NBER Reporter: Fall 2000
Rauch and Trindade model the home country's familiarity with business opportunities in a foreign country as a parameter in a matching process between domestic and foreign firms. They show that as familiarity increases: the effect of relative national labor supplies on relative national wages declines; the elasticity of domestic labor demand increases; and the extent of "pass-through" of trade tax changes to home wages increases. Since the volume of trade is increasing in familiarity, trade liberalization has a greater impact on wages when the initial volume of trade is greater, all else being equal. As familiarity becomes complete, the results of the 2 x 2 Heckscher-Ohlin-Samuelson model are obtained. Relative national wages are fixed by trade taxes independent of relative national labor supplies; domestic labor demand is infinitely elastic; and pass-through of tax changes to wages is "complete" in the sense that it is determined entirely by production technology and no arbitrage opportunities remain.
Sanguinetti and Galiani study the relationship between trade liberalization and relative wages in Argentina. They define skilled labor in terms of precise educational categories, and they control for a number of individual characteristics -- sex, age, and work experience -- that also affect wages. The authors find that trade flows, industrial employment, and relative prices all move following trade liberalization according to what a simple version of the Heckscher-Ohlin model would have predicted for an economy such as Argentina's. Also, trade liberalization appears to increase the college wage premium. Still, similar to what has been found for some developed economies, a deepening of trade can only explain a small portion of the observed rise in wage inequality.
Slaughter addresses the labor-market impacts of trade and foreign direct investment (FDI) liberalization in developing countries. His central message is that many developing countries recently have seen income inequality rise, not fall, after a liberalization of trade and FDI. These increases in inequality contradict the benchmark Heckscher-Ohlin intuition commonly applied to developing-country liberalization. Thus, developing-country policymakers should not regard liberalization as a sure-fire poverty-reduction program. Of course, it is possible that rising inequality can co-exist with declines in absolute poverty.
The income of the bottom fifth of the population rises one-for-one with overall growth in per capita GDP in a sample of 80 countries over four decades. The effect of growth on the income of the poor is no different in poor countries than in rich ones, nor do incomes of the poor fall more than proportionately during economic crises. Further, the poverty-growth relationship has not changed in recent years. Dollar and Kraay show that policy-induced growth still is as good for the poor as for the overall economy; openness to foreign trade, good rule-of-law, and fiscal discipline all benefit the poor to the same extent that they benefit the whole economy. Avoidance of high inflation is particularly good for the poor: that is, high inflation is more harmful to the income of the poor than to GDP overall. In contrast, Dollar and Kraay find no evidence that formal democratic institutions, or public spending on health and education, have systematic effects on incomes of the poor.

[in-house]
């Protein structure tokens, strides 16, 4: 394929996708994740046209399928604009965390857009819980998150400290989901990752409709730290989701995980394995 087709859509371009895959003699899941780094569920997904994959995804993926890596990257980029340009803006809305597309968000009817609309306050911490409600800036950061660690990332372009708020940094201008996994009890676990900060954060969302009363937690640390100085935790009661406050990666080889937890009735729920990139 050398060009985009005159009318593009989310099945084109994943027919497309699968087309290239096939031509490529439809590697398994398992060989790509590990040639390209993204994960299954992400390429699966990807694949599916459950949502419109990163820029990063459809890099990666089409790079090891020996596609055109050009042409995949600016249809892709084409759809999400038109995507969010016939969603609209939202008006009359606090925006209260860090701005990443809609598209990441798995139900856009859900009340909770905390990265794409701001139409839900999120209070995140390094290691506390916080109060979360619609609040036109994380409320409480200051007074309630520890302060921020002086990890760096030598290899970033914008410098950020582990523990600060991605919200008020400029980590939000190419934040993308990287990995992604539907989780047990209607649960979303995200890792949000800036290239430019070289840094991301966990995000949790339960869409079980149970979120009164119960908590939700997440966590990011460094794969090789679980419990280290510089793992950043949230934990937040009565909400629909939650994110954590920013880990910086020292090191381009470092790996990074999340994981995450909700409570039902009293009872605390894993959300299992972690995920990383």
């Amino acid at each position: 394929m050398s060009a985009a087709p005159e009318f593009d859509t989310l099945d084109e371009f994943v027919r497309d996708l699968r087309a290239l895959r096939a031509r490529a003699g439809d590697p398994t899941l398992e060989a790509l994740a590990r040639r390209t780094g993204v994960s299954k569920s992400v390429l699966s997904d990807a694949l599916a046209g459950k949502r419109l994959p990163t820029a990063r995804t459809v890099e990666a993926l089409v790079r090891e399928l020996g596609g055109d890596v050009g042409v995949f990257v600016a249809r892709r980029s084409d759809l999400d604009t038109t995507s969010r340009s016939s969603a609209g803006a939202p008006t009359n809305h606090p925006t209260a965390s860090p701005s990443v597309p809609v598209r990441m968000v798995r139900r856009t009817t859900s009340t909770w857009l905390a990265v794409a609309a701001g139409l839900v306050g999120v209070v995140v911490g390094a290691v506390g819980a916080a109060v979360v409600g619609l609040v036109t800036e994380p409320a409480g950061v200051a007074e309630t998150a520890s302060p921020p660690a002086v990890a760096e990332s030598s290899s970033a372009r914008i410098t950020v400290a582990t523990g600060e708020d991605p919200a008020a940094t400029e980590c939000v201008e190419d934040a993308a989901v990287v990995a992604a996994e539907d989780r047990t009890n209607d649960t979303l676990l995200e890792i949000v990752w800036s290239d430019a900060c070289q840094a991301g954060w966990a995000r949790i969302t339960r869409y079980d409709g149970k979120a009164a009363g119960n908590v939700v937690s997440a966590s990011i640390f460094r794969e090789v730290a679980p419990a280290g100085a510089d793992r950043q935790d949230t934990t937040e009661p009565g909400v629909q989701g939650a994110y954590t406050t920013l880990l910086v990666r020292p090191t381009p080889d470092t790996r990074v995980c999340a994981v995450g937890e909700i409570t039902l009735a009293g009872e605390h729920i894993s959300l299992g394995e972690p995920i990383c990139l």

Behrman, Birdsall, and Székely develop and apply a new approach to the estimation of the impact of economy-wide reforms on wage differentials. They use a new high-quality dataset on wage differentials by schooling level for 18 Latin American countries for the period 1980-98. Their results indicate that reform overall has had a short-run disequalizing effect on expanding wage differentials, although this effect tends to fade away over time. This disequalizing effect is attributable to the strong impact of domestic financial market reform, capital account liberalization, and tax reform. On the other hand, privatization has contributed to narrowing wage differentials, and trade openness has had no effect on wage differentials. Technological progress, not trade flows, appears to be one channel through which reforms are affecting inequality. The authors also explore the effects of reforms on wage levels. Their tentative results suggest that reforms have had a positive effect on real average wages, but a negative effect on the wages of less-educated workers.
Beyer tries to build a better picture of the evolution of wage inequality in Chile, using a technique originally developed by Juhn et al. (1993) to decompose the changes in the wage distribution data. He finds that these changes to a great extent are attributable to changes in observable prices. On the other hand, these changes are explained mainly by changes in the return to education, specifically increases in the private return to university education and a decline in the returns to primary and secondary education.
Esquivel and Rodríguez-López review the effect of the North American Free Trade Agreement on Mexico's labor markets. Unlike most of the literature, their research focuses on the level and composition of employment in the 1990s rather than on wage differentials or wage inequality patterns. The authors argue that this change of perspective helps to shed light on the true effect of trade policies on labor markets, while avoiding the identification problems associated with studies that focus only on wage trends. They provide empirical evidence that Mexico's labor market had a period of job-destruction (following the unilateral trade liberalization of the mid-1980s) and then a period of job-creation (following NAFTA's implementation). The authors then claim that this pattern is exactly what would have been predicted by a standard model of trade liberalization and the labor market.